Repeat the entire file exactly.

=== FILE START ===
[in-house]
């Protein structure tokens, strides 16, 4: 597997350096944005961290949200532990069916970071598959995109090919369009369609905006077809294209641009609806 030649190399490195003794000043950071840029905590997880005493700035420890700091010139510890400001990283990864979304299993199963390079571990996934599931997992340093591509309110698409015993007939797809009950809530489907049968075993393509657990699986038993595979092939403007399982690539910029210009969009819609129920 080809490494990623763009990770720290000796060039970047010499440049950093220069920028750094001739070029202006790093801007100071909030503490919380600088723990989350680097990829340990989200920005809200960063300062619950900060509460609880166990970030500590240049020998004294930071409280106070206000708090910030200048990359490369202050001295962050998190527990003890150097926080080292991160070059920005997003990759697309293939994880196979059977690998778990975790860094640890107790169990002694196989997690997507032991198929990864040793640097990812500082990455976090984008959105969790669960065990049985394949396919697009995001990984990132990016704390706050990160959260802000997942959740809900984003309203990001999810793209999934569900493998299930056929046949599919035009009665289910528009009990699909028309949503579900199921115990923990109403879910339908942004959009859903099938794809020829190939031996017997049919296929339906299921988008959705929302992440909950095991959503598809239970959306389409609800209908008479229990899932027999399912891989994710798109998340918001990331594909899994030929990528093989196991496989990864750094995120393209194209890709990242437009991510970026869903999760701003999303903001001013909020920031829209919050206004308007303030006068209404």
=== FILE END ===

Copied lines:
[in-house]
């Protein structure tokens, strides 16, 4: 597997350096944005961290949200532990069916970071598959995109090919369009369609905006077809294209641009609806 030649190399490195003794000043950071840029905590997880005493700035420890700091010139510890400001990283990864979304299993199963390079571990996934599931997992340093591509309110698409015993007939797809009950809530489907049968075993393509657990699986038993595979092939403007399982690539910029210009969009819609129920 080809490494990623763009990770720290000796060039970047010499440049950093220069920028750094001739070029202006790093801007100071909030503490919380600088723990989350680097990829340990989200920005809200960063300062619950900060509460609880166990970030500590240049020998004294930071409280106070206000708090910030200048990359490369202050001295962050998190527990003890150097926080080292991160070059920005997003990759697309293939994880196979059977690998778990975790860094640890107790169990002694196989997690997507032991198929990864040793640097990812500082990455976090984008959105969790669960065990049985394949396919697009995001990984990132990016704390706050990160959260802000997942959740809900984003309203990001999810793209999934569900493998299930056929046949599919035009009665289910528009009990699909028309949503579900199921115990923990109403879910339908942004959009859903099938794809020829190939031996017997049919296929339906299921988008959705929302992440909950095991959503598809239970959306389409609800209908008479229990899932027999399912891989994710798109998340918001990331594909899994030929990528093989196991496989990864750094995120393209194209890709990242437009991510970026869903999760701003999303903001001013909020920031829209919050206004308007303030006068209404």